With the holidays over, I imagine that many of my fellow bookworms have gift cards and Christmas cash burning a hole in their pocket. With that in mind here are the ten best novels, I've read this year minus a few of the bigger names that the vast majority of genre fans have purchased long ago. I made the decision not to include some novels that were all but sure things simply because, there are lesser known novels that are just as good and could definitely use some publicity, no matter how small. But rest assured, though you may not see a King, Gaiman, Butcher or Brett in residence here, these authors are in no way less worthy simply because they don't have the benefit of decades in the business of a successful franchise to their names. 2013 was a year of discovery for me, and I'd like to share the very best of those with you all. Happy Holidays and I hope you find a novel you've not yet read in this list.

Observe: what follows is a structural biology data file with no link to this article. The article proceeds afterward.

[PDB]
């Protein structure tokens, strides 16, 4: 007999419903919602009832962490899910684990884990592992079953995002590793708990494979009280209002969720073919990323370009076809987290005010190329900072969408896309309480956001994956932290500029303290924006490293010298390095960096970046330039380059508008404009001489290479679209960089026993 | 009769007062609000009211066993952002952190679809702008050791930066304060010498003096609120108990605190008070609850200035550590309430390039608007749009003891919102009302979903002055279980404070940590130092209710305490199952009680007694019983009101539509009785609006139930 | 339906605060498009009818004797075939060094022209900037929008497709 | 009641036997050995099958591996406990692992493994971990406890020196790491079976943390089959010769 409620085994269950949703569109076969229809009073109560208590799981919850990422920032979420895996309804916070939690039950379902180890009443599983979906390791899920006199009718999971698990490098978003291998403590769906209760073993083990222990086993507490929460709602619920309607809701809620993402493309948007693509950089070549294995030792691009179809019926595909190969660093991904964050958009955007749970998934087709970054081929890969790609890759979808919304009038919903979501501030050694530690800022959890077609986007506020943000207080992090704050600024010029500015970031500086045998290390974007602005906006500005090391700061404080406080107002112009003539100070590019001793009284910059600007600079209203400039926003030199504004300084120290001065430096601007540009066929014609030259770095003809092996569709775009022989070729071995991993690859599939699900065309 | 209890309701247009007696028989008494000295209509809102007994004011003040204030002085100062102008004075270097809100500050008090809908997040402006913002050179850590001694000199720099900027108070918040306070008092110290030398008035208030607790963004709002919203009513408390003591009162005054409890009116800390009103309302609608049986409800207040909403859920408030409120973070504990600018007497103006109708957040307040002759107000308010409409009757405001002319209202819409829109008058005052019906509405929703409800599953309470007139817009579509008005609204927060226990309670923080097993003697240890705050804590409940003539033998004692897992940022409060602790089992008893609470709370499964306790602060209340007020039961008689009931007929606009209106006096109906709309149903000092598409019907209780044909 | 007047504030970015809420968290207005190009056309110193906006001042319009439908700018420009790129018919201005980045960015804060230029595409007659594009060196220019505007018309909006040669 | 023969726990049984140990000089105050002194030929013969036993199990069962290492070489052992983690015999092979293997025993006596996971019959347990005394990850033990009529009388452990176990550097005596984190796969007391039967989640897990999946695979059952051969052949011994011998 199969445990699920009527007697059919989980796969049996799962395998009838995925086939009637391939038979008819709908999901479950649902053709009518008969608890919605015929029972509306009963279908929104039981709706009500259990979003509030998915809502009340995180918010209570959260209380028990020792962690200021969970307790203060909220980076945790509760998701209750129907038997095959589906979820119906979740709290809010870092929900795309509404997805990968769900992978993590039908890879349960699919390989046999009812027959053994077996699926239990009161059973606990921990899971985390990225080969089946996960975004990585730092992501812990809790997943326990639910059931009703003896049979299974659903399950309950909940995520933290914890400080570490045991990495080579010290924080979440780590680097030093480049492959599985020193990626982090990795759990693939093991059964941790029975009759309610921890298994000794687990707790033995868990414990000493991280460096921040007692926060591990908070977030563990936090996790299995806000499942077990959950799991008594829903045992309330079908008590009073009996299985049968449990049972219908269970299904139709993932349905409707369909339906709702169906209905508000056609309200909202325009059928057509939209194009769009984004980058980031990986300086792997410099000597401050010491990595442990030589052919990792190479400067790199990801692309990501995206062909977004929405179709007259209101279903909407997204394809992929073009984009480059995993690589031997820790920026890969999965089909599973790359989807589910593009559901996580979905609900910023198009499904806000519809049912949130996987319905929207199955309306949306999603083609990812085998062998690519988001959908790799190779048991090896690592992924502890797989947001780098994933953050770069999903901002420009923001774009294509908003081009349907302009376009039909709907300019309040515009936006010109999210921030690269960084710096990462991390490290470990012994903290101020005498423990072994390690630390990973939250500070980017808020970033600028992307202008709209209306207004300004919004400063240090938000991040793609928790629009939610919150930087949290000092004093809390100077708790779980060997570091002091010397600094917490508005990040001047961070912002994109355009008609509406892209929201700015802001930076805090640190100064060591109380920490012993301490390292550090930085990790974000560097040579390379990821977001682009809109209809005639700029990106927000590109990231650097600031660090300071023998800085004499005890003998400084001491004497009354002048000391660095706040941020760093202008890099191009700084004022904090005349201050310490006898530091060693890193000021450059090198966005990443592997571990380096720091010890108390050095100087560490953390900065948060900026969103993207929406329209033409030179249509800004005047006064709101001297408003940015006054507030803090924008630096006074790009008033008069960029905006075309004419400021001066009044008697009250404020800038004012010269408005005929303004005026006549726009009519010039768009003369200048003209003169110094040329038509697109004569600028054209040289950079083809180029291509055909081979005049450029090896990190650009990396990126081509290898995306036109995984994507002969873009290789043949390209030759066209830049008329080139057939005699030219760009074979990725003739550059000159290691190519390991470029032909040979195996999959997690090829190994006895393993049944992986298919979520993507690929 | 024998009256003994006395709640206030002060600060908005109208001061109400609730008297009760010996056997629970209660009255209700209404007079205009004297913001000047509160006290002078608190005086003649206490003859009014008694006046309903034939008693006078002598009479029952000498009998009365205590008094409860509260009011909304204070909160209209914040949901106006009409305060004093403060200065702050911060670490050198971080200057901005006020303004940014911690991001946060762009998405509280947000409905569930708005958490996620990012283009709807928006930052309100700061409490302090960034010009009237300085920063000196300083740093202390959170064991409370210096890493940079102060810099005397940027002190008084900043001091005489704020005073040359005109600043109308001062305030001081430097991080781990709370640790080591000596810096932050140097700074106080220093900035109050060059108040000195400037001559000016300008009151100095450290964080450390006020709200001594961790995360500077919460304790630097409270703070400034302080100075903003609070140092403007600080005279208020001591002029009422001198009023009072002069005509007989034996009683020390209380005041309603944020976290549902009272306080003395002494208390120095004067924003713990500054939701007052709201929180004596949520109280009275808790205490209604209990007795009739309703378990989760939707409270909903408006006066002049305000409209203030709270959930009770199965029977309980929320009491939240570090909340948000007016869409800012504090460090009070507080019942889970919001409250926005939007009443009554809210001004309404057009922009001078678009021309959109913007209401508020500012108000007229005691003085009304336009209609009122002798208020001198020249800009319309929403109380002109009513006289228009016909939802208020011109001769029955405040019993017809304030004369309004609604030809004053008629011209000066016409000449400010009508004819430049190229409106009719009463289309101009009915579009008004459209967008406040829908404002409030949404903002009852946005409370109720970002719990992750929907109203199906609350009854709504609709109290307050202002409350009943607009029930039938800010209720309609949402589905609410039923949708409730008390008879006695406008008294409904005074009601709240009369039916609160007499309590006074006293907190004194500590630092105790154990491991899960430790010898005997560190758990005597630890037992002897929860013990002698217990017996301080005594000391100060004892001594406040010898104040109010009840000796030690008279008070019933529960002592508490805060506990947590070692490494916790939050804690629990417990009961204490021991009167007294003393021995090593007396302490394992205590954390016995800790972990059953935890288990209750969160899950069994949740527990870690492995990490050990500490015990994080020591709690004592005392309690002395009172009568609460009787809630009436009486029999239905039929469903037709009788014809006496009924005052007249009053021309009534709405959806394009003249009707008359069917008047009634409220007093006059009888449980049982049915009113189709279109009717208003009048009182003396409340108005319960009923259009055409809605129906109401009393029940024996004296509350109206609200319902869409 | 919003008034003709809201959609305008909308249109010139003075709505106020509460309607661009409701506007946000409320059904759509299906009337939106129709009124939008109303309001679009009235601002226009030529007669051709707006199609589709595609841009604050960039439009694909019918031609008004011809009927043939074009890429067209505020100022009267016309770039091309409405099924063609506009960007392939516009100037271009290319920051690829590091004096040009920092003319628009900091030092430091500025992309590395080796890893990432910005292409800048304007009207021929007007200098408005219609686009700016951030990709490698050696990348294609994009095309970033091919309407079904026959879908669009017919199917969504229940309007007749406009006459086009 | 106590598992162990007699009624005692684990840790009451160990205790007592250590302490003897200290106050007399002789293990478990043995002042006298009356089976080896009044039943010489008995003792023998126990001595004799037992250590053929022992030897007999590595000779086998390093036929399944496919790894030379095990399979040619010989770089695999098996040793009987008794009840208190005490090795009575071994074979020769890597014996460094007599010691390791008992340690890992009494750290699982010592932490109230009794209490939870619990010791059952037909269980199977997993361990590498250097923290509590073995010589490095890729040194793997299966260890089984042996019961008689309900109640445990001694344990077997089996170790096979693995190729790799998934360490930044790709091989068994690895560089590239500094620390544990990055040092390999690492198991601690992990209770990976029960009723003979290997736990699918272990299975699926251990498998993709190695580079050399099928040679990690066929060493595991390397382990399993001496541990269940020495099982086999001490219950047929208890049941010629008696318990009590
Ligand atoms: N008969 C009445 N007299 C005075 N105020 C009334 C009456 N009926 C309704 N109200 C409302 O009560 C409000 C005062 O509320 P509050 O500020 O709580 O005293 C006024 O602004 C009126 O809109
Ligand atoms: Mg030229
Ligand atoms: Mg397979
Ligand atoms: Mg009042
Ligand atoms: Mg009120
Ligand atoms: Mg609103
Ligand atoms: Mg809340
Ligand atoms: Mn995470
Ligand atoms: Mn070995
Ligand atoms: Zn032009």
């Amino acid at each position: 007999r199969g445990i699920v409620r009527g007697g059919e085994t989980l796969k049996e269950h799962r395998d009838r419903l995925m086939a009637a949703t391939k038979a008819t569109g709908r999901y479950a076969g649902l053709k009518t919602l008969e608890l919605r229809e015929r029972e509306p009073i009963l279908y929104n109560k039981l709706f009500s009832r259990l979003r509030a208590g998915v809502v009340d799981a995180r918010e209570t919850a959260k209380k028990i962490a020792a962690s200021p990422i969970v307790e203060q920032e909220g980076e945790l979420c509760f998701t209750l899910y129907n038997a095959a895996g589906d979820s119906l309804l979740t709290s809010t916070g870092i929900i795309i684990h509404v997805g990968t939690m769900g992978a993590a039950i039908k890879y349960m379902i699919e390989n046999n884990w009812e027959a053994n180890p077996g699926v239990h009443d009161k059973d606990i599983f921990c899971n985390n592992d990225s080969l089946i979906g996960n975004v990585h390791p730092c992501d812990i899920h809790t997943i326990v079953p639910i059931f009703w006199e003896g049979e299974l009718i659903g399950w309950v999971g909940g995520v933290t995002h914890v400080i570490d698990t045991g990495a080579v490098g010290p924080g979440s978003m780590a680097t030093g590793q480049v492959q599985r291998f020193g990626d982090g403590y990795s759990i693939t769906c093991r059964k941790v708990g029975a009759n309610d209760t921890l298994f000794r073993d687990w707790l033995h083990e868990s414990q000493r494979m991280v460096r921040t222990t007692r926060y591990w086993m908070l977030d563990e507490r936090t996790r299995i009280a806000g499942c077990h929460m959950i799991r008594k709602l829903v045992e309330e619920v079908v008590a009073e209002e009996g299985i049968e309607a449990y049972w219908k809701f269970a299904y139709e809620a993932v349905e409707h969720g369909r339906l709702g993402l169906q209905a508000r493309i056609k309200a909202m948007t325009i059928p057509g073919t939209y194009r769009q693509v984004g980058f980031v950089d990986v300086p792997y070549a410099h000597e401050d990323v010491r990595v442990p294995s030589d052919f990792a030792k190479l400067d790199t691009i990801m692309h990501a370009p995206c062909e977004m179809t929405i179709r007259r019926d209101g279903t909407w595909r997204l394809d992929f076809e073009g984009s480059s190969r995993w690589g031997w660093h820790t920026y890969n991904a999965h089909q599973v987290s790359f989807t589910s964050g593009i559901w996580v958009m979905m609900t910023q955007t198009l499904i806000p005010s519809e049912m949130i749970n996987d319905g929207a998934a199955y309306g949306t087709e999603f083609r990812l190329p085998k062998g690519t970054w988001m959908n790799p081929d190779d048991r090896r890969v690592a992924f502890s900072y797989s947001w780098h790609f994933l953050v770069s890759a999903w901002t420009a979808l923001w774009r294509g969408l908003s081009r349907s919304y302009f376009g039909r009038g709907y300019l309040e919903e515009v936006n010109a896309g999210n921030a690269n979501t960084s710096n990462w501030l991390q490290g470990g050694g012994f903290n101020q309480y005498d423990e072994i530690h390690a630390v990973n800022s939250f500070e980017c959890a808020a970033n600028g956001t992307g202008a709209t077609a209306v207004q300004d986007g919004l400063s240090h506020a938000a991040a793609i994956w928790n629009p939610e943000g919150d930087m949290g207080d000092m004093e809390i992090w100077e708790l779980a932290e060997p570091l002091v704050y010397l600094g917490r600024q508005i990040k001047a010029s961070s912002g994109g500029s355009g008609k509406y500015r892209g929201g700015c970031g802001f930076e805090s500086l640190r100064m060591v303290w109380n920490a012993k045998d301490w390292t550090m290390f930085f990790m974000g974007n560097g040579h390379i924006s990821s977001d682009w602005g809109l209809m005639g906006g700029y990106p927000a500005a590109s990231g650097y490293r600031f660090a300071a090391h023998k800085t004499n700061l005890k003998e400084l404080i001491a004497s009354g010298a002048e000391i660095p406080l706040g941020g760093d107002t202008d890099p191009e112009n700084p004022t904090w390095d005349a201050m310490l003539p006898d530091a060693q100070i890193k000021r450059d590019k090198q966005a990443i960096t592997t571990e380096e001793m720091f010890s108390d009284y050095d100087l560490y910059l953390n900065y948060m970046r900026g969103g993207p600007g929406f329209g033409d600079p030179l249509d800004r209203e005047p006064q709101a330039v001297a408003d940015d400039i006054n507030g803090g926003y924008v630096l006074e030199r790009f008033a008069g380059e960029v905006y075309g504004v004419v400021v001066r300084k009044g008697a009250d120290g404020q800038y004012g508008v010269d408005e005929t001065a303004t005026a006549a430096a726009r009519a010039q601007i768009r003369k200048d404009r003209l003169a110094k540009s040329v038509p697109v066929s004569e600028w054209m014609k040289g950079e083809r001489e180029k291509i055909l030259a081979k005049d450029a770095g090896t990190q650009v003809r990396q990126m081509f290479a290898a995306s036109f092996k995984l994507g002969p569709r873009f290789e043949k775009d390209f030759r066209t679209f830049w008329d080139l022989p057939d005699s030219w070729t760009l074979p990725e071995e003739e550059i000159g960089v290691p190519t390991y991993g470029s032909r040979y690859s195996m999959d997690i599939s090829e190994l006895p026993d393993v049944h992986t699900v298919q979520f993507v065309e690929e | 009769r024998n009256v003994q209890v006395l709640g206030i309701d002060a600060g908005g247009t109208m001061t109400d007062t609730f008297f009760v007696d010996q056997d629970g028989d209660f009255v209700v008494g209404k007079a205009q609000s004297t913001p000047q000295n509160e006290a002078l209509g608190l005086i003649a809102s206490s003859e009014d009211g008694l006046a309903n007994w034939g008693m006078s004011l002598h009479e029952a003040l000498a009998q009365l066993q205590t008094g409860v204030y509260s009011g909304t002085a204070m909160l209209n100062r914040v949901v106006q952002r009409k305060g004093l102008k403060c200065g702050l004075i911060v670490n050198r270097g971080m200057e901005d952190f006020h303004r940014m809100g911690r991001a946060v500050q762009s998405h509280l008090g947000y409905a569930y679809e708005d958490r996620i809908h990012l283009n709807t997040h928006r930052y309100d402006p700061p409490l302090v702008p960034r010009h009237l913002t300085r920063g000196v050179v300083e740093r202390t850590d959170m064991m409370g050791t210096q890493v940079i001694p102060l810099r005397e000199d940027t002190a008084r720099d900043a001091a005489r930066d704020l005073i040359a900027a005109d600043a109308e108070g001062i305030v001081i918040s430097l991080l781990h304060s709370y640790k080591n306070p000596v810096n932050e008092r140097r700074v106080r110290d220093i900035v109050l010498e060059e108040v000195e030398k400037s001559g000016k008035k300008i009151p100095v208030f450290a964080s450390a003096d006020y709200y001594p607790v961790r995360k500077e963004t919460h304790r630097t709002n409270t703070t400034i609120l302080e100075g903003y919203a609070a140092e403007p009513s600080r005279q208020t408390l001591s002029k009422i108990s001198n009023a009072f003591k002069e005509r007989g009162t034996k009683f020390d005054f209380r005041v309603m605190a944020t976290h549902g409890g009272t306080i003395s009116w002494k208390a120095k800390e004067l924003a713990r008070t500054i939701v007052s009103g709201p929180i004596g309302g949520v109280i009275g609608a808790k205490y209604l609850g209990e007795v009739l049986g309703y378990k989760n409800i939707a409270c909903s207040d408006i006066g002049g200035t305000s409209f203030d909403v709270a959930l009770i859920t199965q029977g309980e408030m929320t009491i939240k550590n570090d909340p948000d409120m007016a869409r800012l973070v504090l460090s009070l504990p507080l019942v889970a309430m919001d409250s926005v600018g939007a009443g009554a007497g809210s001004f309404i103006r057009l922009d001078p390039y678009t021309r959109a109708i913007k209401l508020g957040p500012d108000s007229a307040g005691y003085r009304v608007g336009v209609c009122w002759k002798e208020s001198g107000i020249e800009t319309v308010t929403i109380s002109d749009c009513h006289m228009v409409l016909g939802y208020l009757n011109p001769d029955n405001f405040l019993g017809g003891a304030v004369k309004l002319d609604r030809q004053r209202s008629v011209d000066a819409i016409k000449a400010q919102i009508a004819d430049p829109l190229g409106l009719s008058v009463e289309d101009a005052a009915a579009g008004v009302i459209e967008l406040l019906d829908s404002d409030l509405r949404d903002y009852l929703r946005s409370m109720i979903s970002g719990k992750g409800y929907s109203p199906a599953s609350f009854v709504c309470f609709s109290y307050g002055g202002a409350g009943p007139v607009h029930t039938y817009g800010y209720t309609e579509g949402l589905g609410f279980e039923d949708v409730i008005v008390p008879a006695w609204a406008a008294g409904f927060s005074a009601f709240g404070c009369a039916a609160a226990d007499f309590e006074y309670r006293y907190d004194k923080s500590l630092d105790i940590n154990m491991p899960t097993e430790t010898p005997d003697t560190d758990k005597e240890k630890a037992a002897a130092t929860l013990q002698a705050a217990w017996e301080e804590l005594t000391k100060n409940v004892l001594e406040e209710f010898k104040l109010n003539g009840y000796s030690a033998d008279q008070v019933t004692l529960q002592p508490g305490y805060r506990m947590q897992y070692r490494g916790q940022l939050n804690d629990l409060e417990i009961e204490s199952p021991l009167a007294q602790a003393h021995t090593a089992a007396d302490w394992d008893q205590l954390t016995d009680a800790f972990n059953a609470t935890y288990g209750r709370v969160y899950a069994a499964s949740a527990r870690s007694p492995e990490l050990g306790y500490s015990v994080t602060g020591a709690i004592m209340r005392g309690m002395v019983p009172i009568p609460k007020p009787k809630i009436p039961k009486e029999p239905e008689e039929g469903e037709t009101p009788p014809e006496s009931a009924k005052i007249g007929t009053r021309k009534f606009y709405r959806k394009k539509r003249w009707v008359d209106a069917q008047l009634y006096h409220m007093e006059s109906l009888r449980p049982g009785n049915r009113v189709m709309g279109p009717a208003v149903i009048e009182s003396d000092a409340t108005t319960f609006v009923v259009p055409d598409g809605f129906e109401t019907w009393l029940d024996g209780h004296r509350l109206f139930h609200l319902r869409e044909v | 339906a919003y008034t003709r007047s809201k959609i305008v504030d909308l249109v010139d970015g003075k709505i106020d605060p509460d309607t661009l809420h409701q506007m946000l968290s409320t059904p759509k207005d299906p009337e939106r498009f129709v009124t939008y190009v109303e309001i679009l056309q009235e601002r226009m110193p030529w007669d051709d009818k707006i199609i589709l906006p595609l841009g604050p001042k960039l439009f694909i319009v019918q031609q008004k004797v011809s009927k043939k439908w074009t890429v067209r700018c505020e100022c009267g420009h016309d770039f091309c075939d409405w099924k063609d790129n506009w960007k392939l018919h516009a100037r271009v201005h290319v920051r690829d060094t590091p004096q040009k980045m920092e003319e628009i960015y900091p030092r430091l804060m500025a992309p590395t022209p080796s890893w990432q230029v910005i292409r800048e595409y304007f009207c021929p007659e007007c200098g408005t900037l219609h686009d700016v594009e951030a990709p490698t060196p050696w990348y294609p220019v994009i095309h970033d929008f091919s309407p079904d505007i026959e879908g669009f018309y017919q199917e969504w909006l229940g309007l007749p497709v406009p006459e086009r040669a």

8. The Lives of Tao by Wesley Chu: Another type of novel I rarely read is the comedy, but Wesley Chu's uproariously funny debut was an welcome exception. This sci-fi thriller/comedy reminded me of all the best parts of television's Chuck with an engaging premise reminicent of Invasion of the Body Snatchers. Add in the coming of age tale of the slacker extraordinaire Roen Tan and the pitch perfect and often laugh out loud action sequences and it's easy to see how this debut has catapulted Chu to rising star status. The sequel, The Deaths of Tao may have deviated heavily from the formula of it's predecessor but it showed off a completely different set of writing chops that guarantees I'll be reading Chu's work for the foreseeable future.
6. The Blue Blazes by Chuck Wendig: If I were going to crown an author of the year it would be Chuck Wendig. I've read three very different novels from him this year and each of those has been a cut above the crowd. The Blue Blazes is simply the best of these. With an unforgettable protagonist in the larger than life and yet tragically broken Mookie Pearl, bombastic action sequences that literally chew up the scenery, and richly bizarre world building Wendig delivers plenty of punch per page. But it's the emotional core of dysfunctional family values that makes it stick in your mind long after the last page is turned.